The basic characteristic of a sole proprietorship is that the owner and the company are not legally separated. Because of this, the business owner is fully responsible for the debts incurred by the business.
What is an LLC?
A limited liability company (LLC) is a legally separate business structure that is allowed by state statute. An LLC incorporates a number of elements of a sole proprietorship, partnership, and corporation, protecting its owner(s) from personal responsibility for its business debts or liabilities.
Such a business structure provides sufficient flexibility to LLC owners, who can determine their management structure as well as various operating processes and choose how they want to be treated in the tax environment.
You can open an LLC with one member, also known as single-member LLCs (it will be much like opening a business as a sole proprietorship), but you will have to ensure greater accountability. On the other hand, this way, you will protect your business and personal assets.
You can also create an LLC with multiple members, which would be a lot like a partnership but also with protected assets of the members. On the other hand, it will also include certain elements of a corporation, with simpler reporting and more flexible taxation.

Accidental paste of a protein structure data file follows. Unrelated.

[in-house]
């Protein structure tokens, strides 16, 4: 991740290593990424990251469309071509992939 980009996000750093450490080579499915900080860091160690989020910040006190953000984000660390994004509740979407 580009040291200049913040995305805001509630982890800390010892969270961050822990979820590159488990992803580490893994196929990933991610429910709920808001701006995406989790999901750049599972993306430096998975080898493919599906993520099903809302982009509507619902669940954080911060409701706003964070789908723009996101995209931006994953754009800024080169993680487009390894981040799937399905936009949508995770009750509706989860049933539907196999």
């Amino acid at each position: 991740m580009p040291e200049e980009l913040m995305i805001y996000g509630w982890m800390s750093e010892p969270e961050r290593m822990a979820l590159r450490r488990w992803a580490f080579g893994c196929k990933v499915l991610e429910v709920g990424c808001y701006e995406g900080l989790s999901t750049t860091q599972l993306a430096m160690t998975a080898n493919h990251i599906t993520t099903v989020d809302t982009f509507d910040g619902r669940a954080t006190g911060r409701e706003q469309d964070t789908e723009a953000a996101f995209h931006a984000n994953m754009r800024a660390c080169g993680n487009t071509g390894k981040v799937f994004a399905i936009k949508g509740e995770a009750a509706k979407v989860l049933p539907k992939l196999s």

- A business owner may determine that the business will be conducted as an LLC. To operate as a legal entity within the chosen state, it’s mandatory to complete and file your Articles of Organization with the Secretary of State. Also, your chosen business name contain the words “limited liability company” or one of its abbreviations.
- When registering an LLC, you can specify your preferred taxation method. Generally, it will be the traditional “pass-through” taxation, and in some cases, you can select to be taxed as a C or S company.
- In an LLC with multiple members, you can develop and legally protect your company by preparing an operating agreement that will contain all the necessary terms, outlined financial and functional decisions, as well as rules and regulations to be followed by all members of the LLC.